Remember when you thought your high school science teacher was wrong and that you would never have to apply those chemistry lessons later in life? Well, when it comes to picking a new stainless steel kitchen sink, it turns out your teacher was right. Understanding the basic chemistry of stainless steel will give you a better idea of what to look for when you go sink shopping. Make your old chemistry teacher proud and use the science of stainless steel to find a quality kitchen sink for your home.
Stainless Steel Science Basics
- Stainless steel is a metal alloy that is comprised of steel and at least 10.5 percent chromium.
- Adding chromium to steel gives the material its stainless properties.
- The atomic structure of the stainless steel changes when other elements are added to it.
- There are five families of stainless steel that are grouped based on atomic structure.
- Stainless steel with a high nickel content is an extremely durable type of stainless steel.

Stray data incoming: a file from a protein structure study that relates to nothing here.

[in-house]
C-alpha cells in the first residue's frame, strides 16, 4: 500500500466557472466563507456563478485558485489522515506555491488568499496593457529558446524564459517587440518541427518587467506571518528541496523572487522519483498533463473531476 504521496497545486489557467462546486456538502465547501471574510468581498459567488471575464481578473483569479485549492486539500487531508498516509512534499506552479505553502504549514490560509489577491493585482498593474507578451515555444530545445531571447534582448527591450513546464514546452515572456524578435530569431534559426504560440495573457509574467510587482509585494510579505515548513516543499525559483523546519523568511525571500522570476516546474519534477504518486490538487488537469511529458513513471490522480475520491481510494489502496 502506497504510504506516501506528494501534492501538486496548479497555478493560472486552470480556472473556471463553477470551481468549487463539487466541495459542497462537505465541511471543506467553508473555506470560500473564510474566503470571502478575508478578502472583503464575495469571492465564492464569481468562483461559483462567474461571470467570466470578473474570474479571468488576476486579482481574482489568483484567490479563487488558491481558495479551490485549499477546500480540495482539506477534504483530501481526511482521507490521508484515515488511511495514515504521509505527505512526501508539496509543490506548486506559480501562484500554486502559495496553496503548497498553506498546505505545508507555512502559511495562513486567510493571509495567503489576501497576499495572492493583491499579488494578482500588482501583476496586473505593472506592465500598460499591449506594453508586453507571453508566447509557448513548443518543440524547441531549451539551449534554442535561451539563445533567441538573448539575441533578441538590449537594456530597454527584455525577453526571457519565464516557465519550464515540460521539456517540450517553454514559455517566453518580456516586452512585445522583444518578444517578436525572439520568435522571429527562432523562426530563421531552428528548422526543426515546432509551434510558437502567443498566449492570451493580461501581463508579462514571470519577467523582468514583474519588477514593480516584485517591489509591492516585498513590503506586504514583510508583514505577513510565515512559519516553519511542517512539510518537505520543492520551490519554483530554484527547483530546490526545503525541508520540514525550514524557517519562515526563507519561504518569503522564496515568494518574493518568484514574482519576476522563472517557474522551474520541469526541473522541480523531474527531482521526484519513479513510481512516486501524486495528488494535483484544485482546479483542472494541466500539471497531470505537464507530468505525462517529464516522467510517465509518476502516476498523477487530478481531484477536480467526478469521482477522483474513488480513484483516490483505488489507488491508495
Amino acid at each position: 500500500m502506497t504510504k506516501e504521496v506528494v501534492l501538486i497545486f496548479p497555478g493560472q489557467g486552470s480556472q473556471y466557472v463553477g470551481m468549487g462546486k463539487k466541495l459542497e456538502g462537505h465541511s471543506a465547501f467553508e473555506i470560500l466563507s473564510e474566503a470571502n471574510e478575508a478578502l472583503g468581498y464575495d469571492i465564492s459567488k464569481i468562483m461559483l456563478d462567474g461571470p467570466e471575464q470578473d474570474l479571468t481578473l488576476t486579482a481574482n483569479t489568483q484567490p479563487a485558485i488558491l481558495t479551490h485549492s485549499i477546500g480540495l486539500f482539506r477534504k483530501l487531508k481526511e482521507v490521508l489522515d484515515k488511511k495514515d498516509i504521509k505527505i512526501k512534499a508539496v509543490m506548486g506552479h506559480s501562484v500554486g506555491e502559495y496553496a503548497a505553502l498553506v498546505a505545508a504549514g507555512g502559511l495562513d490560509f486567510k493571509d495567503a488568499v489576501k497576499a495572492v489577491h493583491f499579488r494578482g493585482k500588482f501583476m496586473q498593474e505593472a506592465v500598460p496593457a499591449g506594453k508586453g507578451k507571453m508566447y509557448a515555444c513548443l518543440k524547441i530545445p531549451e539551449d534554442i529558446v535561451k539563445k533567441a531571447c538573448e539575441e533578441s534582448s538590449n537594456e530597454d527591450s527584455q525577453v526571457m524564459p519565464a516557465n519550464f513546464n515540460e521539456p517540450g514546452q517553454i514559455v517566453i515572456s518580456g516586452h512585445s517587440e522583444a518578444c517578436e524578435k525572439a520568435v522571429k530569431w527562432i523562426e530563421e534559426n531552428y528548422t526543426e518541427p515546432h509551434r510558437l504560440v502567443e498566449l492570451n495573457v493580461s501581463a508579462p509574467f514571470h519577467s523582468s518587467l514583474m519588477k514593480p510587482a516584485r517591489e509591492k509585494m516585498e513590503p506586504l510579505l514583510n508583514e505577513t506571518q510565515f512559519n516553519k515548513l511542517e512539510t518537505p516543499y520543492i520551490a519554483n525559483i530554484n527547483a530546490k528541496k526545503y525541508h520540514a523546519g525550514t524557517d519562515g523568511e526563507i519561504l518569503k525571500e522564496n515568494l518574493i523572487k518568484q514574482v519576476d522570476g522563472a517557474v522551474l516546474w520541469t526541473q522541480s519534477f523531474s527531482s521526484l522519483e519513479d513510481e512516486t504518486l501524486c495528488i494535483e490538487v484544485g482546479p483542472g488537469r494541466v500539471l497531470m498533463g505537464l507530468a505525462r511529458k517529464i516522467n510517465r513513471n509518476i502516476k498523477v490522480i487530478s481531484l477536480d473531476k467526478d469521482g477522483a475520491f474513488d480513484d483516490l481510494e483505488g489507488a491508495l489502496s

Apply the science – What to look for when stainless steel sink shopping and why
Luster. If the sink is particularly shiny, there’s a good chance the sink was made with nickel. Adding nickel to stainless steel changes the atomic structure of the substance, making it stronger and more brilliant than other kinds of stainless steel with less nickel. Sinks with a higher nickel content are excellent for withstanding daily abuse.
Magnetism. Are you able to stick a magnet to the inside of the sink? If you answer yes, this means the sink is made with a lower-quality stainless steel. This goes back to the nickel content. As more nickel is added, the stainless steel becomes stronger but loses its magnetic properties.
Thickness. Stainless steel quality is dependent on its thickness, or gauge. The smaller the gauge number, the thicker the stainless steel. Look for gauge 18 stainless steel sinks .It might seem like a trivial number, but when you’re banging pots and pans in it every day for years it makes a huge difference.
Series. Stainless steel categories are assigned series numbers that indicate the elemental makeup of the material. Stainless steel sinks in the 300 series are the most sought after as they have higher levels of chromium and nickel, the elements that add durability to stainless steel. 304 series stainless steel sinks are especially strong and corrosion-resistant.
Now that you’re a stainless steel expert, take the test. Put your science skills to use and find the best stainless steel sink for your kitchen.